There is a war of global proportions playing out behind the scenes. The IDF’s Lotem unit is responsible for defending the IDF’s critical infrastructure from such attacks. In a special underground cyber operations room, they identify attacks, analyze risk, and work to prevent and mitigate the risks presented.
The Israel Defense Forces (IDF) is expected to complete construction of a new cyber defense “command pit” in the coming weeks, as part of the military’s efforts to enhance its cyber capabilities and transition to becoming fully digitalized.
The announcement was made Wednesday by Brig. Gen. Danny Bren, commander of the Lotem (Telecommunications and Information Technology) unit of the IDF Teleprocessing Branch (or C4I Corps). The corps is responsible for all areas of teleprocessing and communications in the IDF.
“Israel is the only democratic country whose enemies wish to destroy it both physically and cybernetically, and they say so openly,” Bren, who is leaving his post next month after three and a half years in the role, told reporters in a briefing about teleprocessing and technology in the IDF.
“This is what we must contend with, simultaneous to defending against cybernetic terrorism and cyber threats that many other countries face,” said Bren. “The IDF is doing all it can to meet the challenges, physical and cybernetic, and the Teleprocessing Branch plays a significant role in that. The commanders have to understand the need to transition into the digital age and internalize that the age of compartmentalized branches [of the army] is over.”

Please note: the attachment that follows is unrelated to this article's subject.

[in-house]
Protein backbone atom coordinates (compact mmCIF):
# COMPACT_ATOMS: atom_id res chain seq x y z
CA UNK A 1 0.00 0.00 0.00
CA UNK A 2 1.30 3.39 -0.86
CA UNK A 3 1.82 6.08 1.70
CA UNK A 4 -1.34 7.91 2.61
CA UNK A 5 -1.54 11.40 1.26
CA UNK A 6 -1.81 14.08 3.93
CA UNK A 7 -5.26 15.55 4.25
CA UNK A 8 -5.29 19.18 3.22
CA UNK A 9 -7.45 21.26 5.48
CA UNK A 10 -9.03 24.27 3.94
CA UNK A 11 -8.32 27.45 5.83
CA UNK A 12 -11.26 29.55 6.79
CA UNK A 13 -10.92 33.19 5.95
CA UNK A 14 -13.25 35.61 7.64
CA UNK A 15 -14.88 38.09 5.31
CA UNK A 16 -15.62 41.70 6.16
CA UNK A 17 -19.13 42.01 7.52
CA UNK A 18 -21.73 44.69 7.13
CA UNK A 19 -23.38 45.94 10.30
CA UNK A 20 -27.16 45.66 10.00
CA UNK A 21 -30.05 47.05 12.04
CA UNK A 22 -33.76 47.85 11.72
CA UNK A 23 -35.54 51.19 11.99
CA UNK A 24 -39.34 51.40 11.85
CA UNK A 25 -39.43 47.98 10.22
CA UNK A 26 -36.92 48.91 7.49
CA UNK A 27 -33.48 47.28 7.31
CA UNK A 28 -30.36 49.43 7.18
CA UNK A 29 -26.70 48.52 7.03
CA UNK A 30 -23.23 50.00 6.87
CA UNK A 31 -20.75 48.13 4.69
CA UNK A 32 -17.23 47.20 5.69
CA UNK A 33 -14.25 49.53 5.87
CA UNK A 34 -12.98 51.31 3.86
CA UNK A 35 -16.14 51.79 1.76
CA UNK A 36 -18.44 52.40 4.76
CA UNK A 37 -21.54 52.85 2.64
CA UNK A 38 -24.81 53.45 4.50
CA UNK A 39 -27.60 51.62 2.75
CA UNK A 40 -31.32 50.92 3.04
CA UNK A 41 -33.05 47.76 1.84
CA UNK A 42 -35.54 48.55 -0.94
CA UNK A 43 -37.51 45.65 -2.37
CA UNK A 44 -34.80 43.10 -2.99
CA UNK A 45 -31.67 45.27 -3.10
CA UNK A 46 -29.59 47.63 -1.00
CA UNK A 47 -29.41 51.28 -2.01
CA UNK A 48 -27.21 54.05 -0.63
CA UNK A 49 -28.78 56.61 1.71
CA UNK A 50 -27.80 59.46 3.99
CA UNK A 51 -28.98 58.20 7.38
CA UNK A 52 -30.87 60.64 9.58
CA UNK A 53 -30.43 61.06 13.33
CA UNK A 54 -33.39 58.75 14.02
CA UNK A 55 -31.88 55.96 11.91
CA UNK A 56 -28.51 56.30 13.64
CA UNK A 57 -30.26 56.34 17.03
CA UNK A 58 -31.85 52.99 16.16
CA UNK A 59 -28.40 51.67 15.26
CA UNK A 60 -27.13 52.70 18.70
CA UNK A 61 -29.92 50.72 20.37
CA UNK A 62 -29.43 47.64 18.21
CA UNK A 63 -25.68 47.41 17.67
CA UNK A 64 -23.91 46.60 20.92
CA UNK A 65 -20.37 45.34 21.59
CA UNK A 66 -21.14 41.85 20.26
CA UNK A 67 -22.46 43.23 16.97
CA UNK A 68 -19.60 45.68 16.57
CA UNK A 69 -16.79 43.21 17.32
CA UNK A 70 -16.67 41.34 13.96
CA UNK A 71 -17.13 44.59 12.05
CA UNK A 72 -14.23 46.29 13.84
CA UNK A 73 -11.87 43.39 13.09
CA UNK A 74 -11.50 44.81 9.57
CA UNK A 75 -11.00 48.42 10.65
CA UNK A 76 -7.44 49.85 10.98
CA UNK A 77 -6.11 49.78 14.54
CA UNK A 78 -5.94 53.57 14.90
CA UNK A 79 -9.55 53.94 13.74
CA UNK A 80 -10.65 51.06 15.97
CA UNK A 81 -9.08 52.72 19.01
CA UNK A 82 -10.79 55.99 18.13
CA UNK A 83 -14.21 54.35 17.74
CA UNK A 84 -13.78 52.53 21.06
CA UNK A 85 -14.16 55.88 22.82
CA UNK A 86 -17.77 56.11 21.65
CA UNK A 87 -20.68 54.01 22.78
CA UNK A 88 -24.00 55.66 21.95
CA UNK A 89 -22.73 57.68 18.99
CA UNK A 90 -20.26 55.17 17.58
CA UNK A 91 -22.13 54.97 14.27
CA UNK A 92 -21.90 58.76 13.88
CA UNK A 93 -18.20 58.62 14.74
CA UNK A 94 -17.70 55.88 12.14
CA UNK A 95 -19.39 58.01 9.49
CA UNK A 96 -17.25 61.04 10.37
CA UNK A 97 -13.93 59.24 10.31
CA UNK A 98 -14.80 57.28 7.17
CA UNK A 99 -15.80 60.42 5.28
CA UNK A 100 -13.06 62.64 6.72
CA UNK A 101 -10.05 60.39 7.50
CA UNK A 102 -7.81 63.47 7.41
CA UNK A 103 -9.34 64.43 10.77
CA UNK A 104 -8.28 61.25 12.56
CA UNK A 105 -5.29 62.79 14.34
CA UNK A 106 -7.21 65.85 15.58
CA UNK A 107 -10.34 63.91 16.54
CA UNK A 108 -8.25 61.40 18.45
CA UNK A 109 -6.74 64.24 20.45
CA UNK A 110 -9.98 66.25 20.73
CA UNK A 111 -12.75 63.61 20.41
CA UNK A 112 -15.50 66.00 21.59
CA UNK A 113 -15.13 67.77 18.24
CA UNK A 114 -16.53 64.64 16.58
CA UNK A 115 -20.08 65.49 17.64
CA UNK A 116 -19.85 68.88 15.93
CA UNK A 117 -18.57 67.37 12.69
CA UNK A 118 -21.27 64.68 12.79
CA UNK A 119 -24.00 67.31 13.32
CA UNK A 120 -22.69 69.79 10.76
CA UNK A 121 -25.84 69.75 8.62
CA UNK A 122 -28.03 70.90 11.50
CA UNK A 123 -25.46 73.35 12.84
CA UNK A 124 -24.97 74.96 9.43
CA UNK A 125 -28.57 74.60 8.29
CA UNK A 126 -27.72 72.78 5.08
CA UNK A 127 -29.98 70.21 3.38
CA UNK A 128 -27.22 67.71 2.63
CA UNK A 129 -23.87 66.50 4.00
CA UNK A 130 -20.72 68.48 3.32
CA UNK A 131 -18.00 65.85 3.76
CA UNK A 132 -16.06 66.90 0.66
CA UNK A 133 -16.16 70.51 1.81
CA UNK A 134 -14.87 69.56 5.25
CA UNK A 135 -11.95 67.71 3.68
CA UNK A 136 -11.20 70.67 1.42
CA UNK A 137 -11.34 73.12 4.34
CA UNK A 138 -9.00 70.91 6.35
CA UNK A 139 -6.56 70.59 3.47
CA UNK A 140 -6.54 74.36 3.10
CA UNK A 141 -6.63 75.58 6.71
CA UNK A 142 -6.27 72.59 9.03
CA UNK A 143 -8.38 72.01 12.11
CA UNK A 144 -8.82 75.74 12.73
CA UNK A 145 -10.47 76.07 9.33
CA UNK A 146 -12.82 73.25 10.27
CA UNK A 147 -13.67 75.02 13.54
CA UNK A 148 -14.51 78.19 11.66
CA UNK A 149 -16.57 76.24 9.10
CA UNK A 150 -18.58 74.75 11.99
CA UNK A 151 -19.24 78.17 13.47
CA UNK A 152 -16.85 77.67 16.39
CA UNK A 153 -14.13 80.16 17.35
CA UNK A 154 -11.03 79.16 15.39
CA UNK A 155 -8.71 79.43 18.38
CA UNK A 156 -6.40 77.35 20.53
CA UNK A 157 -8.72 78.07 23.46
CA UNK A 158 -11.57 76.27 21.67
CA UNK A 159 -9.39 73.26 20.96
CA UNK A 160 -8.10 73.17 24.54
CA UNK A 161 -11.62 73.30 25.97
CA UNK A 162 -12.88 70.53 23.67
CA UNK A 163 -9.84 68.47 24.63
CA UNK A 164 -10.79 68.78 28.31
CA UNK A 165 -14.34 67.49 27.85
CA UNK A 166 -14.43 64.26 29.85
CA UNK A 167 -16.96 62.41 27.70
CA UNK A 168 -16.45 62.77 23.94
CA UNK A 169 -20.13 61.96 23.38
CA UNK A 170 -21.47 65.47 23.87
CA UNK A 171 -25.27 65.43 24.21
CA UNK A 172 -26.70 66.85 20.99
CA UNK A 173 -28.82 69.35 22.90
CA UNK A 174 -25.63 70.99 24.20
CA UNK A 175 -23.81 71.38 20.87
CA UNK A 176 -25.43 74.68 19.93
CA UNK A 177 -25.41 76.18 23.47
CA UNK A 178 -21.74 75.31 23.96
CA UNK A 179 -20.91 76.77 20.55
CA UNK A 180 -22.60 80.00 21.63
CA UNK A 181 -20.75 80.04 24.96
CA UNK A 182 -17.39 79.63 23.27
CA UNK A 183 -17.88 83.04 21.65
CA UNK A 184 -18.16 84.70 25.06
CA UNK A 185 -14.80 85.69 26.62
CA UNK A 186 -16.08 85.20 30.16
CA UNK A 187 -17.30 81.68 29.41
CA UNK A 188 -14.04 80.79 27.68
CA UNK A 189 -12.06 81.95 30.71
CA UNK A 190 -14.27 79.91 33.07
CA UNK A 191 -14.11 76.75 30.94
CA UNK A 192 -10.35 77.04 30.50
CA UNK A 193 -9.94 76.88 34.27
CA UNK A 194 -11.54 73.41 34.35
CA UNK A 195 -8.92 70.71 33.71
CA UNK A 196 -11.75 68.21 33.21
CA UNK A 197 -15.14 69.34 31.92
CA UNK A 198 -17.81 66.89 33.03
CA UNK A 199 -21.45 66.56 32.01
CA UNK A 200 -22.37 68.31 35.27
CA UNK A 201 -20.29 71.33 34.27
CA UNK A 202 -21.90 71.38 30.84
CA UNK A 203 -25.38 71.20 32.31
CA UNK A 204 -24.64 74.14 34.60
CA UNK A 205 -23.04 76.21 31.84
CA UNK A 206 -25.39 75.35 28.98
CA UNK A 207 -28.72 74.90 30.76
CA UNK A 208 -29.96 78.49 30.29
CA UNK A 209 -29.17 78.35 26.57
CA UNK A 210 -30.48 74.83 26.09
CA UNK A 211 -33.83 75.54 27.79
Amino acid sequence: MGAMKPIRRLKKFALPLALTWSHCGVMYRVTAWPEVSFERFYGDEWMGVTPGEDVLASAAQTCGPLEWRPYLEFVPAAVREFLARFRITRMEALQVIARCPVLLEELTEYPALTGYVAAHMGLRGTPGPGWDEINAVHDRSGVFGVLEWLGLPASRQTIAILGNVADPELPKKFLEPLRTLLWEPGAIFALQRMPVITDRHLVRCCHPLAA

On the consolidation of the military’s teleprocessing systems, Bren said that the IDF “is changing the way it is fighting—from monolithic thinking to digital thinking, led by the C4I Corps and Lotem, as the central operational body.”
Research indicates that millions of cyber attacks take place around the world every day.
The rapid spread of cyber capability has also led to a stark change in the form of attacks. Five years ago, most attacks were of a broad and indiscriminate nature, like the Conficker worm that was first discovered in 2008.
Today, attacks are designed with a clearly intended outcome. They are narrowly targeted, objective driven, stealthy, and created to intelligently determine the weakest links in IT systems.
The threat of cyber attacks will continue to increase. “We often do not take into account the negatives of technology,” Bren relates. “No matter what advances there will be in tech, there will always be people who will attempt to exploit them. It’s been a challenging year. We have constantly been under attack. When it comes to cyber, there is no silver bullet. The reality truly exceeds imagination. I never really know how my day will end.”
By: Israel Hayom/Exclusive to JNS.org and United with Israel Staff
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Source: United with Israel